According to Albert Mehrabian, Professor Emeritus of Psychology at the University of California, your words, your verbal message, counts for only seven per cent of your face to face communication. The rest of your message, is 55 per cent visual and 38 per cent vocal. This is also known as the theory of the three Vs of in person communication.
Shocking? Isn’t it? But think about it. Look and listen. It is totally true. It is not what you say. It is how you say it.
Even if your words are the least of the three elements of in-person communication, they should still be carefully chosen. They have the power to clarify, inform, educate, inspire and motivate.
Soft or strong, all your words are heard and could go directly into your boss’s ears.
Communicate correctly with confidence and credibility, in a positive way, by avoiding the following phrases:
1. “It’s not my job”
If you are requested to do something that is out of your job description, it is probably because the other person believes that you can perform the task. They most certainly trust you to do it. And, it most certainly is important to them. If your immediate supervisor asks you to do something, do it. It is your job. Obviously, there are extraordinary, exceptional circumstances, and sometimes unfortunately, even abuse. I will enlighten you in another post or if you are going through a “sticky situation”, write to me email@example.com. If you do not have the time, the resources or the skills, let it be known. “I can do this, but I need some clarification or is there someone that can guide me?”
2. “It’s not fair”
Bill Gates said it and your parents too: life is not fair. We all have to cope with it. If there is a serious injustice, assemble the facts, make an appointment and present them at the appropriate time.
3. “I think that …”
Everyone thinks and hopefully you do too ;-). But we want you to analyze, reflect and present new ideas. This beginning is not very persuasive. Replace it with words of conviction: “I believe …”, “I am certain”, “I trust”
4. “I will try to …”
Ooh la la, when I hear this sentence, right away, I lose confidence. It implies that there is the possibility that whatever I am requesting, may not be done. In lieu, use “I will …” and my confidence in you will instantly return. If you think you are unable to do it within the timeline, say so and present a more realistic option.
5. “Maybe it’s stupid, but …”
By saying that it’s stupid, you just minimize your own words. You are thus sowing doubt. Others may think “If it’s stupid, maybe he’s stupid …?” “Remove this preface. State your ideas clearly and confidently. “I have a suggestion… “”Have you ever thought about it this way…”
6. “I do not have time to talk right now”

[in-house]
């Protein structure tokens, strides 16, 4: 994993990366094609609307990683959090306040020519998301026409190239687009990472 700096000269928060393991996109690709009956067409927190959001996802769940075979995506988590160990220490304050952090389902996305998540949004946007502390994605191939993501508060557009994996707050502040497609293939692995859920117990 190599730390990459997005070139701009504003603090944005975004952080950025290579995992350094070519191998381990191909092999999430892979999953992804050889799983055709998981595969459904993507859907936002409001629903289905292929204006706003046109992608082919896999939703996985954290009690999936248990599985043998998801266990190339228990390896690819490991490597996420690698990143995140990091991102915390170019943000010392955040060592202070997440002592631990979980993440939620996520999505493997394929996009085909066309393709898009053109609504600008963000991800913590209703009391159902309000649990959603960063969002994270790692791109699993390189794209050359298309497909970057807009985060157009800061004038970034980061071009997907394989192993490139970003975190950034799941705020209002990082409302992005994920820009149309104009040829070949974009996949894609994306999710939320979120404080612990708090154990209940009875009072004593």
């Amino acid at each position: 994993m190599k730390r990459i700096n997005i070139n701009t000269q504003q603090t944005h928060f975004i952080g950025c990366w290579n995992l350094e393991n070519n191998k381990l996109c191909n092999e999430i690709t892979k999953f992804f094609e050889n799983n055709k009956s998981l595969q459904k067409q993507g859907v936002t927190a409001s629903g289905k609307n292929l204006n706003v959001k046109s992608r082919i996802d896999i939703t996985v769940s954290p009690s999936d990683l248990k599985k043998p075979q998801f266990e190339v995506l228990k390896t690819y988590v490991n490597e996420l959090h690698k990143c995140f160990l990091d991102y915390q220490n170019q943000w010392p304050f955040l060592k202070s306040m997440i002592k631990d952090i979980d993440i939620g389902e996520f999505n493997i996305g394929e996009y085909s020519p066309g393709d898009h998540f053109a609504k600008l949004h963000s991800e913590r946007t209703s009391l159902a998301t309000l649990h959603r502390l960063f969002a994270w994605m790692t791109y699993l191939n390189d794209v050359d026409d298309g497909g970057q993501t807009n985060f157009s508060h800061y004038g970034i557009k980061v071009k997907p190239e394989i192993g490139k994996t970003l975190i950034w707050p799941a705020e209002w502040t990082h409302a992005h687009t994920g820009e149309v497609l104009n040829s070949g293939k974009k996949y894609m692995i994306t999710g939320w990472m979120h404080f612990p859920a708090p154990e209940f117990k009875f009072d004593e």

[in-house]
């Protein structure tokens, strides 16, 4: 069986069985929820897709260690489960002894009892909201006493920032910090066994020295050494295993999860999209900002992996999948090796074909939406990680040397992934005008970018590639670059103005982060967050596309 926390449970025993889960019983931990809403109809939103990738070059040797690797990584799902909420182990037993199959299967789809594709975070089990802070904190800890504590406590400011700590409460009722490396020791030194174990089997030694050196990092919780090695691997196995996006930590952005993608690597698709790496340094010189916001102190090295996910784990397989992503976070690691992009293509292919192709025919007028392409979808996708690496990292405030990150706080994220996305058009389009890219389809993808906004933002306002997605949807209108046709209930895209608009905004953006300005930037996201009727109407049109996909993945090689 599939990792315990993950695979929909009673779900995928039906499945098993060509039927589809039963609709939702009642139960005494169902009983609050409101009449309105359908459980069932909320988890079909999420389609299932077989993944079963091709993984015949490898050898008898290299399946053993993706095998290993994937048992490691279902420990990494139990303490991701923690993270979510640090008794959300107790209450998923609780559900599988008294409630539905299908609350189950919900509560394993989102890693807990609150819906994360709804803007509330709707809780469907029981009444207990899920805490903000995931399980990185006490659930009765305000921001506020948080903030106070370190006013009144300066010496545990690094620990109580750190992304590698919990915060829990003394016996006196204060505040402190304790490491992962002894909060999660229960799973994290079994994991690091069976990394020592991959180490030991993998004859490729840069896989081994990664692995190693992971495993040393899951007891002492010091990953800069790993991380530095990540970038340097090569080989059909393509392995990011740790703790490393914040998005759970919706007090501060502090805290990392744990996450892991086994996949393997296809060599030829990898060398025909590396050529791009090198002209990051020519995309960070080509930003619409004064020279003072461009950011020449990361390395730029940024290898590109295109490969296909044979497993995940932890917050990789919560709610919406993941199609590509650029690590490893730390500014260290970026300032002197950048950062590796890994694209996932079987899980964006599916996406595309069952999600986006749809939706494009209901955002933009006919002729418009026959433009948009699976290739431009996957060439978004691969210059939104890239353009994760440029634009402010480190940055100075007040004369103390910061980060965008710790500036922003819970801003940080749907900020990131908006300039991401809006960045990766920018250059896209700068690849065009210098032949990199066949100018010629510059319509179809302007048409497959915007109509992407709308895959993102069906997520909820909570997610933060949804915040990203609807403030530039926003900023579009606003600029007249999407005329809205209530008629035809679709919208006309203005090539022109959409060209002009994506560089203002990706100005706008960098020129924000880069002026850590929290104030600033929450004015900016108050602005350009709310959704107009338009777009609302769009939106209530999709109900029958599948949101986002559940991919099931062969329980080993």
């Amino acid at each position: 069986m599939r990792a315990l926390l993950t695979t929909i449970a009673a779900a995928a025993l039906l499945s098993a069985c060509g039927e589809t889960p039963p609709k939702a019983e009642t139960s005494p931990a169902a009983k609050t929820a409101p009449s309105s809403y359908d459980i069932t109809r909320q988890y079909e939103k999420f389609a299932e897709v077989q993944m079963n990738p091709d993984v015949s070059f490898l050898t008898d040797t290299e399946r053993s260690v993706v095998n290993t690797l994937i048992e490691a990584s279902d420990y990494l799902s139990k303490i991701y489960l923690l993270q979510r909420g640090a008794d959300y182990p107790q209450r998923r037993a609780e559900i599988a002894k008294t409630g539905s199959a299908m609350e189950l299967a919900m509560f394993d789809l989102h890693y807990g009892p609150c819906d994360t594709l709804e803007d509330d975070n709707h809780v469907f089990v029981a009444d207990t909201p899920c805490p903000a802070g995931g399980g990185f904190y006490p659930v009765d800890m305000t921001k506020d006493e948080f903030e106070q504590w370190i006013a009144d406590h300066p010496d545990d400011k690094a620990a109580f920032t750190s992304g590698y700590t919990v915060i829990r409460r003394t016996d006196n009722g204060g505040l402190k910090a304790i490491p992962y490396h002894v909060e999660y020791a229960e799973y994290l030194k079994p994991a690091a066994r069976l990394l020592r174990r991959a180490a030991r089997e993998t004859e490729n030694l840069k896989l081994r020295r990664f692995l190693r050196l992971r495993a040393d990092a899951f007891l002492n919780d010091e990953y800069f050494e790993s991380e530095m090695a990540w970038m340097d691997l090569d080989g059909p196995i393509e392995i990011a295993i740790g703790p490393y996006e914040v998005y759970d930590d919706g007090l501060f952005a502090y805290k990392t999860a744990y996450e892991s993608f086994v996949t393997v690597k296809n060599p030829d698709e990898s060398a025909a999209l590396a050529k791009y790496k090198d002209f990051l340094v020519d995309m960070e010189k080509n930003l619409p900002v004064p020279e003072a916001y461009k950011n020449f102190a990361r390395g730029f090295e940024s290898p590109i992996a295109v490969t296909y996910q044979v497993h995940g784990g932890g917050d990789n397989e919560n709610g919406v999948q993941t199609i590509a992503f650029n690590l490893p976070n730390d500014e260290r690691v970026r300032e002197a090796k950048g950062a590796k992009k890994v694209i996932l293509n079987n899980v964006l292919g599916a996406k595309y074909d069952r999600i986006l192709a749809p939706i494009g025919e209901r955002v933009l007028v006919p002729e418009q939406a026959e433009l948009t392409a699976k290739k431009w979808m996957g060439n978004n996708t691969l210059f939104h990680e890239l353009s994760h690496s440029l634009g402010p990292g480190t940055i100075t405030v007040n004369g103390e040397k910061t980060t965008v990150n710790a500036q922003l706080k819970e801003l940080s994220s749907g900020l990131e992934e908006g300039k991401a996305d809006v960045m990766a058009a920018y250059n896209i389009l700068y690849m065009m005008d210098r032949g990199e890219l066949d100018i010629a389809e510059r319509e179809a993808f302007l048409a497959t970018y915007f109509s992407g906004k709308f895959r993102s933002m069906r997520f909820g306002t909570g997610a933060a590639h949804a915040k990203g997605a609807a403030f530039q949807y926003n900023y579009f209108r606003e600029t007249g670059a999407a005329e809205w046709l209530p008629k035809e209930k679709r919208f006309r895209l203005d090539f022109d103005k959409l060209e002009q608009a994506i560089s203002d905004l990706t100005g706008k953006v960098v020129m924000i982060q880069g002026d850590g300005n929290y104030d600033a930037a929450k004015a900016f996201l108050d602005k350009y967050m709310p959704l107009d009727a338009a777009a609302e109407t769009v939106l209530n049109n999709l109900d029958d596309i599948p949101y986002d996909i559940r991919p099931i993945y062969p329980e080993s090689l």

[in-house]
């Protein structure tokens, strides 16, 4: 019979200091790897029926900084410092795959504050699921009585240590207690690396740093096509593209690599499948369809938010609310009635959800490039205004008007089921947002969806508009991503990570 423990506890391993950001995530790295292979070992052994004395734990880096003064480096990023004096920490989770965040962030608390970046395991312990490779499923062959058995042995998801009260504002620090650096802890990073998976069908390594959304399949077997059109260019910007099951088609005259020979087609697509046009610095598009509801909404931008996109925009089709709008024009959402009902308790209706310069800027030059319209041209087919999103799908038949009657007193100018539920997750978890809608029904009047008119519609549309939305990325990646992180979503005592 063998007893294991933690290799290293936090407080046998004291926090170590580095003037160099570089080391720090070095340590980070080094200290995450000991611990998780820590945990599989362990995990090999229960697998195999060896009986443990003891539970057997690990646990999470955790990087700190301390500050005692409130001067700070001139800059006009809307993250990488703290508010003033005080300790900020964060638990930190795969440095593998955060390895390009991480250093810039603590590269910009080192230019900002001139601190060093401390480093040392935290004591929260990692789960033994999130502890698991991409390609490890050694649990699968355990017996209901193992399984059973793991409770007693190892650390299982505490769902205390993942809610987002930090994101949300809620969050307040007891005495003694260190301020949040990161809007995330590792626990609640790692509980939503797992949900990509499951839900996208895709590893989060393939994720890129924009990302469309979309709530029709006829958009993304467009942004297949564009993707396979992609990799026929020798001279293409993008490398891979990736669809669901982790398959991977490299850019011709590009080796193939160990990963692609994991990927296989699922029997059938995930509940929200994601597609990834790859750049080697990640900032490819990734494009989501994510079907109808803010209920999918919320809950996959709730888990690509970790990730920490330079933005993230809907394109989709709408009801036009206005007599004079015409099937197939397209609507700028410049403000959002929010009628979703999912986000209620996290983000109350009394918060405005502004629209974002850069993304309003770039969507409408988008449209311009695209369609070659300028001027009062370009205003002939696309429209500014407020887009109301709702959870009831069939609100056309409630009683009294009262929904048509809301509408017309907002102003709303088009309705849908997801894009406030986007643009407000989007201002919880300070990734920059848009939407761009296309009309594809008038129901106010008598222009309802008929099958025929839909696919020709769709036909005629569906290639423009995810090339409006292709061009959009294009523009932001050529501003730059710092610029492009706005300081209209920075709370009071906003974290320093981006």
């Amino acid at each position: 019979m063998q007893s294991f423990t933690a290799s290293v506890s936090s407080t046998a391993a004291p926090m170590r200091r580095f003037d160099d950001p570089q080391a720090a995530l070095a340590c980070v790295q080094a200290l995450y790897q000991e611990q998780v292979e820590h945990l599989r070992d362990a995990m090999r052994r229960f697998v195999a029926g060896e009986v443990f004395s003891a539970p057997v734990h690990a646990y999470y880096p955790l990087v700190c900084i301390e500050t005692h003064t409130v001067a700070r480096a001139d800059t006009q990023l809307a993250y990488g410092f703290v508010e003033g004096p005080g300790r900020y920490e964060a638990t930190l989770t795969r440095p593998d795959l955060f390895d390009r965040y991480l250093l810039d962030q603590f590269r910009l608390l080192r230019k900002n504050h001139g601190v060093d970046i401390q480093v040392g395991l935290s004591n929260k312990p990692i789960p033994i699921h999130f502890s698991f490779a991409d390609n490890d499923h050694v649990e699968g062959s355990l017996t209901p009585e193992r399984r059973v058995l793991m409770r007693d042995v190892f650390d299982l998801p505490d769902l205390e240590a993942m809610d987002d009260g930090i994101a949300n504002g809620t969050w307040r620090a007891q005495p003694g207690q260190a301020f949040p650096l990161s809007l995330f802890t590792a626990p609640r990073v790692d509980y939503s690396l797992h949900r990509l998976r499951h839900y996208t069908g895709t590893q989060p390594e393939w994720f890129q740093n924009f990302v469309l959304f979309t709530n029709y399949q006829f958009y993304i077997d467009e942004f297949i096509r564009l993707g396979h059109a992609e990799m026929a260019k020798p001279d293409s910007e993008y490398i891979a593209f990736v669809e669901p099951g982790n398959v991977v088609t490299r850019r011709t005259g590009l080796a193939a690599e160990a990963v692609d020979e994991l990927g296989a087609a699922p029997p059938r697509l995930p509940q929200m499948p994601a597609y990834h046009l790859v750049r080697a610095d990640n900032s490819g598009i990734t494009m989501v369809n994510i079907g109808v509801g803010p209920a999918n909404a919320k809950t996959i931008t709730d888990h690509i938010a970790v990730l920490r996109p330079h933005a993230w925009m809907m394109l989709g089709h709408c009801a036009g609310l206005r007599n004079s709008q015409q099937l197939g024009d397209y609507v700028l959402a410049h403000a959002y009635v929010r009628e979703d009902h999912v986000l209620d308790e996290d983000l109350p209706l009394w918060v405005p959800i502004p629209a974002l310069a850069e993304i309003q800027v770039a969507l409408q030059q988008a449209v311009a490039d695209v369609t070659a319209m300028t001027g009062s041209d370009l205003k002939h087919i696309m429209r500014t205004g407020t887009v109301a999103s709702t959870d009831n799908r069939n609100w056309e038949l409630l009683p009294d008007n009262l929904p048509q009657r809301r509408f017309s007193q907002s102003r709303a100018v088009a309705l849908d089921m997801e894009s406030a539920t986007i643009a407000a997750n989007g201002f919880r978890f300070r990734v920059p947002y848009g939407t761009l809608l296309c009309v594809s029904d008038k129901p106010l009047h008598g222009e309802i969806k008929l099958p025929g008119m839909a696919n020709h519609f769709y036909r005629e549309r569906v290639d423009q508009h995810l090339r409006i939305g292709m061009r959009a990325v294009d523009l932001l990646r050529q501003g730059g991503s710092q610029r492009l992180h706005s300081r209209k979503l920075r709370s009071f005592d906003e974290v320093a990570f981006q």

If the phone rings and you are not capable of talking, do not take the call! Let your voicemail do its job. When cross someone, tell them you are in a hurry and offer to make an appointment later.
7. “To be honest with you” or “To tell you the truth”
Automatically the other thinks “What? The other times you were lying to me? “You don’t keep me in the loop?” “What else don’t I know about?” Remove these phrases and remove doubts about your honesty and transparency.
8. “Always” or “Never”
Absolutes are rare. Insisting with such an assertion could put you in an embarrassing situation in the future.
9. “Impossible” or “It can’t be done”
Nobody likes a negative and pessimistic attitude. If you are asked, it is because they believe it is possible and they believe in you. Explore solutions. Find out about resources. Ask for time to reflect. “I’ll validate the options and I’ll get back to you. “
10. “It’s just a joke!”
If you must add these words, it’s probably that you perceived a discomfort and that the other did not understand your humor. Perhaps it would be better to apologize for your insensitivity …
11. “I just want to know” or “I just want to say”
These words are superfluous. They denote your hesitation and even a lack of confidence. Avoid them. Be direct. Go for it! Ask your question clearly. Say what you mean.
12. “Maybe”, “It depends”
When you are asked a question, a clear answer is expected. Generally, you must be able to say “Yes”, “No” or present options without hesitation. At least, you should be able to ask questions to ultimately prepare an answer. If you need additional information, ask for clarification. If it’s a matter of time, add these details.
13. “$ # @% ?! “
Cursing at work will minimize your credibility and reduce your chances of advancement. It’s a fact.
14. “WOW! Fan-tas-tic!”: all day long
If everything is great, nothing is. Isn’t it? In the long run, it could get annoying for some of your colleagues.
15. “No Problem”
Allow me to refresh your memory with this previous post.
I hear you, “It’s easier to write than to do.” Agreed dear reader.
Begin by observing others, their words and the reactions they arouse. What works well or not, in meetings, conversations, negotiations and presentations. Note what is positive and substitute what would have been more appropriate. Then incorporate your own recommendations and the ones above from this post. In a short time, you will communicate in a positive way, to broadcast confidence and credibility.